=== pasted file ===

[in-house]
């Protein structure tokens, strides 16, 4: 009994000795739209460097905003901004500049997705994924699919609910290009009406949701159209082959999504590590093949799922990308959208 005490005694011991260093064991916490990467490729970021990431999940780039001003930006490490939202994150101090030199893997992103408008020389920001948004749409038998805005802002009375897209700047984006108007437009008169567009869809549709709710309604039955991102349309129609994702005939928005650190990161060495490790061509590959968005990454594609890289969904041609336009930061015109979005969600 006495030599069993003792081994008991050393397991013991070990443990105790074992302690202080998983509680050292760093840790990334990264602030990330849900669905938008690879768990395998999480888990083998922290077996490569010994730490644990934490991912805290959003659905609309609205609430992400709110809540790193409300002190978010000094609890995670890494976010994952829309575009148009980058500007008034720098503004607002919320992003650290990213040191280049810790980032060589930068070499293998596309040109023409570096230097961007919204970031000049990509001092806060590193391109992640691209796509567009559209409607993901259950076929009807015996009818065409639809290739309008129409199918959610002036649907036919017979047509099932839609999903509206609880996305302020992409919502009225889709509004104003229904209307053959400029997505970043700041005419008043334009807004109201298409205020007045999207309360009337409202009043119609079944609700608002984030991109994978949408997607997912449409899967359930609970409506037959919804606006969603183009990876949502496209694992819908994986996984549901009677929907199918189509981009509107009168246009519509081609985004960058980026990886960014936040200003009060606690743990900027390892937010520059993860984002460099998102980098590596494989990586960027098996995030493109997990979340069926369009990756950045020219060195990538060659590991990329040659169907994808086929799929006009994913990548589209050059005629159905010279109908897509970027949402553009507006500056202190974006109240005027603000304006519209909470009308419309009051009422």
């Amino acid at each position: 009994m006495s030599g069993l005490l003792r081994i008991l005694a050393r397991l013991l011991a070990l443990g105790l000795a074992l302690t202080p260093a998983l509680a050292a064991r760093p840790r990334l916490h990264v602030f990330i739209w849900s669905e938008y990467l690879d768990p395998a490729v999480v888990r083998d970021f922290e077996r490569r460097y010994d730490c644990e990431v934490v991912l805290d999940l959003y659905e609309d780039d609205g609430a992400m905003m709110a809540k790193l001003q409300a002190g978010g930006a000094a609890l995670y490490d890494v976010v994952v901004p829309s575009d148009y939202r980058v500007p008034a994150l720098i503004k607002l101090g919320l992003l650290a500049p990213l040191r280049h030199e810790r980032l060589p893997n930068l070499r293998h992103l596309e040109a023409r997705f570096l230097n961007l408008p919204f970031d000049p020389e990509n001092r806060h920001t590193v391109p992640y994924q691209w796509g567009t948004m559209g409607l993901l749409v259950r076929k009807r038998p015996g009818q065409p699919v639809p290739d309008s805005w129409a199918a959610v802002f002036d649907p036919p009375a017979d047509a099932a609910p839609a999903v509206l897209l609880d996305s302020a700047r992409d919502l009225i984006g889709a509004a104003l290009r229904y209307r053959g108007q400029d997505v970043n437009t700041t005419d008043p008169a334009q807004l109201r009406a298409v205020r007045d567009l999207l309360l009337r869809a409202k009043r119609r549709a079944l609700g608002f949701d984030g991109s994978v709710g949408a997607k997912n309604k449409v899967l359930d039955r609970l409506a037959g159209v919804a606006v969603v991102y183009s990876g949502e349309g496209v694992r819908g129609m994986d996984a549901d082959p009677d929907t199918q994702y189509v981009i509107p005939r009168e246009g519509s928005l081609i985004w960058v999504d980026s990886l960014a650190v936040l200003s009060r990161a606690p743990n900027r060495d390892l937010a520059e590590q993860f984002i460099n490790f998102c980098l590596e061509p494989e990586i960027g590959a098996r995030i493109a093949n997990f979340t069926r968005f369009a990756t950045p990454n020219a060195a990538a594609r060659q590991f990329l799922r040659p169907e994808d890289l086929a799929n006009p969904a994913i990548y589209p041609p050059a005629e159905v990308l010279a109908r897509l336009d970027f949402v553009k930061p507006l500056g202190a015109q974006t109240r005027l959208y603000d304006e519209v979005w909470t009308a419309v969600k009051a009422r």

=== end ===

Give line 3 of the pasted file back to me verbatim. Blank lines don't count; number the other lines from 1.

């Amino acid at each position: 009994m006495s030599g069993l005490l003792r081994i008991l005694a050393r397991l013991l011991a070990l443990g105790l000795a074992l302690t202080p260093a998983l509680a050292a064991r760093p840790r990334l916490h990264v602030f990330i739209w849900s669905e938008y990467l690879d768990p395998a490729v999480v888990r083998d970021f922290e077996r490569r460097y010994d730490c644990e990431v934490v991912l805290d999940l959003y659905e609309d780039d609205g609430a992400m905003m709110a809540k790193l001003q409300a002190g978010g930006a000094a609890l995670y490490d890494v976010v994952v901004p829309s575009d148009y939202r980058v500007p008034a994150l720098i503004k607002l101090g919320l992003l650290a500049p990213l040191r280049h030199e810790r980032l060589p893997n930068l070499r293998h992103l596309e040109a023409r997705f570096l230097n961007l408008p919204f970031d000049p020389e990509n001092r806060h920001t590193v391109p992640y994924q691209w796509g567009t948004m559209g409607l993901l749409v259950r076929k009807r038998p015996g009818q065409p699919v639809p290739d309008s805005w129409a199918a959610v802002f002036d649907p036919p009375a017979d047509a099932a609910p839609a999903v509206l897209l609880d996305s302020a700047r992409d919502l009225i984006g889709a509004a104003l290009r229904y209307r053959g108007q400029d997505v970043n437009t700041t005419d008043p008169a334009q807004l109201r009406a298409v205020r007045d567009l999207l309360l009337r869809a409202k009043r119609r549709a079944l609700g608002f949701d984030g991109s994978v709710g949408a997607k997912n309604k449409v899967l359930d039955r609970l409506a037959g159209v919804a606006v969603v991102y183009s990876g949502e349309g496209v694992r819908g129609m994986d996984a549901d082959p009677d929907t199918q994702y189509v981009i509107p005939r009168e246009g519509s928005l081609i985004w960058v999504d980026s990886l960014a650190v936040l200003s009060r990161a606690p743990n900027r060495d390892l937010a520059e590590q993860f984002i460099n490790f998102c980098l590596e061509p494989e990586i960027g590959a098996r995030i493109a093949n997990f979340t069926r968005f369009a990756t950045p990454n020219a060195a990538a594609r060659q590991f990329l799922r040659p169907e994808d890289l086929a799929n006009p969904a994913i990548y589209p041609p050059a005629e159905v990308l010279a109908r897509l336009d970027f949402v553009k930061p507006l500056g202190a015109q974006t109240r005027l959208y603000d304006e519209v979005w909470t009308a419309v969600k009051a009422r």